Here are a few others in this tradition.

Edward Steichen (1879-1973), George Frederic Watts, 1900. Photogravure. National Portrait Gallery, London.



David Octavius Hill (1802–1870) and Robert Adamson (1821–1848), Mrs. Rigby, 1843–47. Salted paper print from paper negative. Getty Museum


Detail: James Abbott McNeill Whistler, Arrangement in Grey and Black No.1 [Whistler’s Mother], 1871. Musée d’Orsay



Antonio del Pollaiolo (1429–1498), Profile Portrait of a Young Lady, ca 1465. Gemäldegalerie der Staatlichen Museen zu Berlin

Bidloo’s Martyrdom of the Apostles

As many people are in their first week of new year’s resolutions, it might be appropriate to look at the popular volume Brieven der gemartelde apostelen [Letters of the Tortured Apostles] by the Dutch surgeon and professor of anatomy Govard Bidloo (1649-1713). First published in 1675 and reissued several times before Bidloo’s death, the text and plates depict the author’s warning against the seducing power of good food, wine, and other earthly delights. Gruesome suffering shown includes stoning, quartering, beating, burning, and other bodily tortures endured by these saints, as necessary preparation for the next world.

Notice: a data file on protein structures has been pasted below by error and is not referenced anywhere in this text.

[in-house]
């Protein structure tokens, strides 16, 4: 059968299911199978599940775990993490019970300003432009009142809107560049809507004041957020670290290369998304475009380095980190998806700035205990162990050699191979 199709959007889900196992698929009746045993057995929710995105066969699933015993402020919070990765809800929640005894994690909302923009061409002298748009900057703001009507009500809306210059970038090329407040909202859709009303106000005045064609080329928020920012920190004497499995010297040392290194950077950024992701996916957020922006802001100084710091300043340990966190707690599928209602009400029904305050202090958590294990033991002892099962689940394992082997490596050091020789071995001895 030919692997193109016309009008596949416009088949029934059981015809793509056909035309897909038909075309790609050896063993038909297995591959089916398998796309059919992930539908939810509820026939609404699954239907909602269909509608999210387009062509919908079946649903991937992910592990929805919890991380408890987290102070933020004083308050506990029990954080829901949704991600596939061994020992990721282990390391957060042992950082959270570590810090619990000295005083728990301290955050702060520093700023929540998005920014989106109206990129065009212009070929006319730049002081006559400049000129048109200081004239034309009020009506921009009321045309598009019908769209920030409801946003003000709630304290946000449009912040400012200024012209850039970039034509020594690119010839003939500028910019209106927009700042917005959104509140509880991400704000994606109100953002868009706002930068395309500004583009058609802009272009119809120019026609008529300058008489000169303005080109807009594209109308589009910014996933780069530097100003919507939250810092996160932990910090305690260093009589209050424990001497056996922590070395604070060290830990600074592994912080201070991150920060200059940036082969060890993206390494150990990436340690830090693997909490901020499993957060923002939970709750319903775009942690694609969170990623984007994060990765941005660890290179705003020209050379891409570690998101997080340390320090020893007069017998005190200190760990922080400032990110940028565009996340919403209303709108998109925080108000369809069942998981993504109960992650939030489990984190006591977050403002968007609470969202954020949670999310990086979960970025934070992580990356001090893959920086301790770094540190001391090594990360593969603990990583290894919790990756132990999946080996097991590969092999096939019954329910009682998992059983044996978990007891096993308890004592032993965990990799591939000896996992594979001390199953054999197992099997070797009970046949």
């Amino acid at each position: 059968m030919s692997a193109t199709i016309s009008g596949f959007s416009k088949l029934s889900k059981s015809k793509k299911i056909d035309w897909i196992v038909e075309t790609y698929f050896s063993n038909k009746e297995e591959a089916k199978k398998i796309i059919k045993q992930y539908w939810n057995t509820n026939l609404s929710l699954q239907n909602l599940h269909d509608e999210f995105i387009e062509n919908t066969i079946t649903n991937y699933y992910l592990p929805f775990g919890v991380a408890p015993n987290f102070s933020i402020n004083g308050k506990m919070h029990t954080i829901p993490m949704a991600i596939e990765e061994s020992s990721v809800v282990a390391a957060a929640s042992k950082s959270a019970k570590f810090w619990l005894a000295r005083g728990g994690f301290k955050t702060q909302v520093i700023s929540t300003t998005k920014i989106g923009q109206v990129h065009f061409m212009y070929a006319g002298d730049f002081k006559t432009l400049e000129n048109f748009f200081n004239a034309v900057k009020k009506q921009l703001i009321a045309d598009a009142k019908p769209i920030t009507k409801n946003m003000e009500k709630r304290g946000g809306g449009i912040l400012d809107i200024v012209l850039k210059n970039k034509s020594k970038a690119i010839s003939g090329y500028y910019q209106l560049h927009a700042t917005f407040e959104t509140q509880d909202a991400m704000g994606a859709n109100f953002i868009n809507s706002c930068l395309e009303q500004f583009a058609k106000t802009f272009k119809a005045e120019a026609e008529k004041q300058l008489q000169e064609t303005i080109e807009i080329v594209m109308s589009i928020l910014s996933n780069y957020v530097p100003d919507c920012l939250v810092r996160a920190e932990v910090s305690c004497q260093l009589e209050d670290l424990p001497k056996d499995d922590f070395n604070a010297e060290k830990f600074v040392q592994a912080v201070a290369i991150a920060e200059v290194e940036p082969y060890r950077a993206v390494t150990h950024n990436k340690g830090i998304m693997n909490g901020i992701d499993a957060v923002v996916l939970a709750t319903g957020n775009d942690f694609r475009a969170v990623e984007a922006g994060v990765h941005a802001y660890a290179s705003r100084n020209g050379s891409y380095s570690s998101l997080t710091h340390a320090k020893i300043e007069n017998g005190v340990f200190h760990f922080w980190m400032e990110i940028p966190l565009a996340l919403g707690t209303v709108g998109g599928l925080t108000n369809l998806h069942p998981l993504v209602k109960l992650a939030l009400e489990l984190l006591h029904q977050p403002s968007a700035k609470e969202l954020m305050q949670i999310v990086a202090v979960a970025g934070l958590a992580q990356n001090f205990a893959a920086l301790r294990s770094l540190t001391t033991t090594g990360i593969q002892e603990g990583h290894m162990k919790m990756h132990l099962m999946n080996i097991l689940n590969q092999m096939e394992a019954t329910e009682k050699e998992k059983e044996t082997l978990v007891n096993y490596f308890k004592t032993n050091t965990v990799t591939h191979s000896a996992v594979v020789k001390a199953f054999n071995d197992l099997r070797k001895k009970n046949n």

A complete transcription of the texts can be found on The Digital Library for Dutch Literature (DBNL), the wonderful digital collection of texts that belong to Dutch literature, linguistics, and cultural history from the earliest times to the present. The collection represents the entire Dutch language area and is the result of a collaboration between the Taalunie, the Flemish Heritage Library and the Royal Library in The Hague.

Although the plates are not signed, several sources attribute the engravings to the gifted and socially well connected artist, Romeyn de Hooghe (1645–1708). There might have been dissatisfaction with the result because Bidloo writes elsewhere about the artist’s incompetence* and later, the plates for Bidloo’s monumental Anatomia humani corporis, published in Amsterdam in 1685, were drawn by Gérard de Lairesse (1640–1711) and engraved by Abraham Blooteling (1640–1690) and Peter van Gunst (1659?–1724?).